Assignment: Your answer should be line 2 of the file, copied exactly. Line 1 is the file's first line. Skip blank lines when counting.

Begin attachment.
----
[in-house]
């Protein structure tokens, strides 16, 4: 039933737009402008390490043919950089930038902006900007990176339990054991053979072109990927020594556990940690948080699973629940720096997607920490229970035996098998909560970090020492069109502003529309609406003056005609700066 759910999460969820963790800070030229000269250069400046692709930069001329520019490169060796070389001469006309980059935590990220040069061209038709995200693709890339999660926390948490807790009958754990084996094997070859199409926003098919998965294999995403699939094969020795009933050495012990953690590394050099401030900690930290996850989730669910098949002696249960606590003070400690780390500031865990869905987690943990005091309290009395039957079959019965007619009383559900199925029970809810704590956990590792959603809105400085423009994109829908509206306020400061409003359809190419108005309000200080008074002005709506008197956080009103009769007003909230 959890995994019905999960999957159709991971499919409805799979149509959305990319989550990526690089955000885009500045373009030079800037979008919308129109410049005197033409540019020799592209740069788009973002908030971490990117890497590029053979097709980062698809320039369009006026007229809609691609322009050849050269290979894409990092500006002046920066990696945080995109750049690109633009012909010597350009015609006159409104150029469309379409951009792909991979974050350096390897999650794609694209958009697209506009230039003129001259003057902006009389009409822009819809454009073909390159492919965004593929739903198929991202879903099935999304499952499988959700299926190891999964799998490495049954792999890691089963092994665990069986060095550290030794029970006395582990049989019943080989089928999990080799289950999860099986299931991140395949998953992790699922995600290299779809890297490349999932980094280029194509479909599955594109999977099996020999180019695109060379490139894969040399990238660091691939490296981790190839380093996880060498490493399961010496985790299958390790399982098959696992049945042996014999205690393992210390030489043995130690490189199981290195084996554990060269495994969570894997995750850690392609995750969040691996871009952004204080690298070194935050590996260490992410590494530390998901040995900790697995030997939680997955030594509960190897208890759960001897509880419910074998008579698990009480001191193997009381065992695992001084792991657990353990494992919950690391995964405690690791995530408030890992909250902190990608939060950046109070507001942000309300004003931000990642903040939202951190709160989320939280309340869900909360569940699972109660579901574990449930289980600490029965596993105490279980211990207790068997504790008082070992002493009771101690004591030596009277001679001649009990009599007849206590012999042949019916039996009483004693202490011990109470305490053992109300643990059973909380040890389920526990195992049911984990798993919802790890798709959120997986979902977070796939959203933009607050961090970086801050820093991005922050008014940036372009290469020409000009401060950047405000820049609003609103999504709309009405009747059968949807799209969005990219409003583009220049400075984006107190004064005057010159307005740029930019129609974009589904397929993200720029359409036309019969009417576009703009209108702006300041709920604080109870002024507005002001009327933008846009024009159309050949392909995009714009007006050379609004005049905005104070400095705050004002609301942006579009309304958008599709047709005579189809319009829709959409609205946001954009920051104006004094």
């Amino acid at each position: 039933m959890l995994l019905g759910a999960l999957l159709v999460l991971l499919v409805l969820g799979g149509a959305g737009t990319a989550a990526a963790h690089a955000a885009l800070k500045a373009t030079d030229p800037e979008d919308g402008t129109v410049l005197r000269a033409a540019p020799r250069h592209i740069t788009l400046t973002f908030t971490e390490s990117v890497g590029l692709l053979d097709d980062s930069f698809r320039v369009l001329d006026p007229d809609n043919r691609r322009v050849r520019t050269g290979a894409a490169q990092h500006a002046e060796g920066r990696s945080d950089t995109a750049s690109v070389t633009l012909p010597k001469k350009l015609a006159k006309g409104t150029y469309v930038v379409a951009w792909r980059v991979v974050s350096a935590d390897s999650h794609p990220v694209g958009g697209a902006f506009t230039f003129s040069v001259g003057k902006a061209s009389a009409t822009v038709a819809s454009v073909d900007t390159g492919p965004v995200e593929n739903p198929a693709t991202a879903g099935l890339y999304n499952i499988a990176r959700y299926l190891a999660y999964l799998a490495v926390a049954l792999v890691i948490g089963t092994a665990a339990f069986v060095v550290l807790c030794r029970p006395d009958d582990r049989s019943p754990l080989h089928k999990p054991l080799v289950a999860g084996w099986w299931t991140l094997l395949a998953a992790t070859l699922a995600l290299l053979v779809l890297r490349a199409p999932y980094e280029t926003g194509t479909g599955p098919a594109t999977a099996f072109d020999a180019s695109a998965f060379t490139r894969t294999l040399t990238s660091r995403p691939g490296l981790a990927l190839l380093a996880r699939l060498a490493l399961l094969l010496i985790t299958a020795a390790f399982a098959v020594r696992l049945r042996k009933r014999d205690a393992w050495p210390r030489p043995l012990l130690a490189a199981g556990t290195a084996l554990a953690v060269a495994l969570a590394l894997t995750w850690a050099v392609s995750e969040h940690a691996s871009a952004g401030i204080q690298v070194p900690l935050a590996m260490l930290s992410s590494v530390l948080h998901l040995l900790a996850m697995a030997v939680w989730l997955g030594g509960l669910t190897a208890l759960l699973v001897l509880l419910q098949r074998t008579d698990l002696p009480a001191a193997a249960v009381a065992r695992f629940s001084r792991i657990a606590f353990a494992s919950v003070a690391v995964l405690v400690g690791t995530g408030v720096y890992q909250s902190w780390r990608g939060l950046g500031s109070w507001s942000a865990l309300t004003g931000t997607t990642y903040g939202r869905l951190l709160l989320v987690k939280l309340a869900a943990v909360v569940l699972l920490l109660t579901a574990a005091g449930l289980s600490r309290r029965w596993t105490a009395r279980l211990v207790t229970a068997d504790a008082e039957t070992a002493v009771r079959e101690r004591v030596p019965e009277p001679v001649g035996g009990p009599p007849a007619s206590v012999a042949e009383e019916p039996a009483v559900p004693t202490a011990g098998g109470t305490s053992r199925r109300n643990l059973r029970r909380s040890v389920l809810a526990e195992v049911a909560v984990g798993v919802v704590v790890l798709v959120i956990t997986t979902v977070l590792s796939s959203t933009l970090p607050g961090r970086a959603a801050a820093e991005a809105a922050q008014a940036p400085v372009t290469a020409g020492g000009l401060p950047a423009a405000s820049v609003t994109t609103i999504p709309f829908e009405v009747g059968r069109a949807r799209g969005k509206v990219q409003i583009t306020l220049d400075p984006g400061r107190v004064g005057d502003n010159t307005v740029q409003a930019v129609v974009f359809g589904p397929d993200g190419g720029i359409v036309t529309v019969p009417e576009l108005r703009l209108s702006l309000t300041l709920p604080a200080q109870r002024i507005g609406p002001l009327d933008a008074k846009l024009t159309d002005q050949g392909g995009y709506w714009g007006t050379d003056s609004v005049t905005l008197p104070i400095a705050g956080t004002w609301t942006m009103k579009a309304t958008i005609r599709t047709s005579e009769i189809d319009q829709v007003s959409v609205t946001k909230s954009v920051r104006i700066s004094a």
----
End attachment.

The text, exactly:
């Protein structure tokens, strides 16, 4: 039933737009402008390490043919950089930038902006900007990176339990054991053979072109990927020594556990940690948080699973629940720096997607920490229970035996098998909560970090020492069109502003529309609406003056005609700066 759910999460969820963790800070030229000269250069400046692709930069001329520019490169060796070389001469006309980059935590990220040069061209038709995200693709890339999660926390948490807790009958754990084996094997070859199409926003098919998965294999995403699939094969020795009933050495012990953690590394050099401030900690930290996850989730669910098949002696249960606590003070400690780390500031865990869905987690943990005091309290009395039957079959019965007619009383559900199925029970809810704590956990590792959603809105400085423009994109829908509206306020400061409003359809190419108005309000200080008074002005709506008197956080009103009769007003909230 959890995994019905999960999957159709991971499919409805799979149509959305990319989550990526690089955000885009500045373009030079800037979008919308129109410049005197033409540019020799592209740069788009973002908030971490990117890497590029053979097709980062698809320039369009006026007229809609691609322009050849050269290979894409990092500006002046920066990696945080995109750049690109633009012909010597350009015609006159409104150029469309379409951009792909991979974050350096390897999650794609694209958009697209506009230039003129001259003057902006009389009409822009819809454009073909390159492919965004593929739903198929991202879903099935999304499952499988959700299926190891999964799998490495049954792999890691089963092994665990069986060095550290030794029970006395582990049989019943080989089928999990080799289950999860099986299931991140395949998953992790699922995600290299779809890297490349999932980094280029194509479909599955594109999977099996020999180019695109060379490139894969040399990238660091691939490296981790190839380093996880060498490493399961010496985790299958390790399982098959696992049945042996014999205690393992210390030489043995130690490189199981290195084996554990060269495994969570894997995750850690392609995750969040691996871009952004204080690298070194935050590996260490992410590494530390998901040995900790697995030997939680997955030594509960190897208890759960001897509880419910074998008579698990009480001191193997009381065992695992001084792991657990353990494992919950690391995964405690690791995530408030890992909250902190990608939060950046109070507001942000309300004003931000990642903040939202951190709160989320939280309340869900909360569940699972109660579901574990449930289980600490029965596993105490279980211990207790068997504790008082070992002493009771101690004591030596009277001679001649009990009599007849206590012999042949019916039996009483004693202490011990109470305490053992109300643990059973909380040890389920526990195992049911984990798993919802790890798709959120997986979902977070796939959203933009607050961090970086801050820093991005922050008014940036372009290469020409000009401060950047405000820049609003609103999504709309009405009747059968949807799209969005990219409003583009220049400075984006107190004064005057010159307005740029930019129609974009589904397929993200720029359409036309019969009417576009703009209108702006300041709920604080109870002024507005002001009327933008846009024009159309050949392909995009714009007006050379609004005049905005104070400095705050004002609301942006579009309304958008599709047709005579189809319009829709959409609205946001954009920051104006004094």